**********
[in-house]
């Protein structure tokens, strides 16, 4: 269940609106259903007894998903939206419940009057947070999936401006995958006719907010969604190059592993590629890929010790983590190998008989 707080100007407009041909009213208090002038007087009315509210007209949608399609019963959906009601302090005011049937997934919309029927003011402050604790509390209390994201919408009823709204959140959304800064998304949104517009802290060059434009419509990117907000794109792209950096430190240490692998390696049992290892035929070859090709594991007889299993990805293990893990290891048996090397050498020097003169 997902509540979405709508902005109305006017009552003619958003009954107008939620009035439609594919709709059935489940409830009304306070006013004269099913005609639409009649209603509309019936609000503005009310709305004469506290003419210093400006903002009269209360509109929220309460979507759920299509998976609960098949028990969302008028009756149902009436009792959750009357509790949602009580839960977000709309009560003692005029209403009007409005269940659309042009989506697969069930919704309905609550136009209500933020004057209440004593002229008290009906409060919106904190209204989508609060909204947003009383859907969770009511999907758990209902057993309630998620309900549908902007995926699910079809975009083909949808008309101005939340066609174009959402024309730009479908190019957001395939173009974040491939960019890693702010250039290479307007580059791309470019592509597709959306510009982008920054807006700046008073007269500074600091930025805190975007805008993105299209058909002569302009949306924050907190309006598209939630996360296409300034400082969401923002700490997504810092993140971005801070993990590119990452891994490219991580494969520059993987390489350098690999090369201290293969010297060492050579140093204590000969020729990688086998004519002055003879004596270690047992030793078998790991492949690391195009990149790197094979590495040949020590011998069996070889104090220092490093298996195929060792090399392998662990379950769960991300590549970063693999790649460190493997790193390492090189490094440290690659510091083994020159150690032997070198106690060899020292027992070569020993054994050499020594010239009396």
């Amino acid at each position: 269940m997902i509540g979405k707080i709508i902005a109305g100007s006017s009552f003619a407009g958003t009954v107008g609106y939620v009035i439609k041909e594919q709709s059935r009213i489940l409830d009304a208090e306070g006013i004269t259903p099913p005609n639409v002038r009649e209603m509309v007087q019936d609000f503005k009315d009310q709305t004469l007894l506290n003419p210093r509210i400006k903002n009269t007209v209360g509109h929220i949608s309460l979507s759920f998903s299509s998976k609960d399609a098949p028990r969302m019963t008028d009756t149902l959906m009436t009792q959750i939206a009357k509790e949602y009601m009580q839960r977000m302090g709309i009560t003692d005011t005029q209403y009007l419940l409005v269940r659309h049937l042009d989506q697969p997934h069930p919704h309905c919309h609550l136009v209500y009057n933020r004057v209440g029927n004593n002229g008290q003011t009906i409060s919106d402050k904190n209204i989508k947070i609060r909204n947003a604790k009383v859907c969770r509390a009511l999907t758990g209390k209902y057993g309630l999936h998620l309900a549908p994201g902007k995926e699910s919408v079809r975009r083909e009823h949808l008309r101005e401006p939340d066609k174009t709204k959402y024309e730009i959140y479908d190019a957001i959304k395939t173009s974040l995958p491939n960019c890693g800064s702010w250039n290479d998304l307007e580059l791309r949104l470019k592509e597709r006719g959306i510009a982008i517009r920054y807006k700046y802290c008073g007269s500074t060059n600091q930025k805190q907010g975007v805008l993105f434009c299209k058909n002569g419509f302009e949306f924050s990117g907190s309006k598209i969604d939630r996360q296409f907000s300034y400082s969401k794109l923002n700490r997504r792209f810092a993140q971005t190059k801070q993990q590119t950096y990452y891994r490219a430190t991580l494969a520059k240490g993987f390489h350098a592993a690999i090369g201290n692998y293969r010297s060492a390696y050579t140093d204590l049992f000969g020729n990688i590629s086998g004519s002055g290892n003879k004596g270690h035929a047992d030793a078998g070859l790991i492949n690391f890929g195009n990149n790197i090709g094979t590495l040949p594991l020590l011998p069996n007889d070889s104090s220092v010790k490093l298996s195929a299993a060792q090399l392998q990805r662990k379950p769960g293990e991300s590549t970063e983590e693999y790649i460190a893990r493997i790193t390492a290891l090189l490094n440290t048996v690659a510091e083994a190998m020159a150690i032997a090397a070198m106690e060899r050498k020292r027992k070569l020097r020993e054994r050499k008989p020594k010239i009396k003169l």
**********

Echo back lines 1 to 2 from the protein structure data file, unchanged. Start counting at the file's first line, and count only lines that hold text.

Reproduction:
[in-house]
């Protein structure tokens, strides 16, 4: 269940609106259903007894998903939206419940009057947070999936401006995958006719907010969604190059592993590629890929010790983590190998008989 707080100007407009041909009213208090002038007087009315509210007209949608399609019963959906009601302090005011049937997934919309029927003011402050604790509390209390994201919408009823709204959140959304800064998304949104517009802290060059434009419509990117907000794109792209950096430190240490692998390696049992290892035929070859090709594991007889299993990805293990893990290891048996090397050498020097003169 997902509540979405709508902005109305006017009552003619958003009954107008939620009035439609594919709709059935489940409830009304306070006013004269099913005609639409009649209603509309019936609000503005009310709305004469506290003419210093400006903002009269209360509109929220309460979507759920299509998976609960098949028990969302008028009756149902009436009792959750009357509790949602009580839960977000709309009560003692005029209403009007409005269940659309042009989506697969069930919704309905609550136009209500933020004057209440004593002229008290009906409060919106904190209204989508609060909204947003009383859907969770009511999907758990209902057993309630998620309900549908902007995926699910079809975009083909949808008309101005939340066609174009959402024309730009479908190019957001395939173009974040491939960019890693702010250039290479307007580059791309470019592509597709959306510009982008920054807006700046008073007269500074600091930025805190975007805008993105299209058909002569302009949306924050907190309006598209939630996360296409300034400082969401923002700490997504810092993140971005801070993990590119990452891994490219991580494969520059993987390489350098690999090369201290293969010297060492050579140093204590000969020729990688086998004519002055003879004596270690047992030793078998790991492949690391195009990149790197094979590495040949020590011998069996070889104090220092490093298996195929060792090399392998662990379950769960991300590549970063693999790649460190493997790193390492090189490094440290690659510091083994020159150690032997070198106690060899020292027992070569020993054994050499020594010239009396």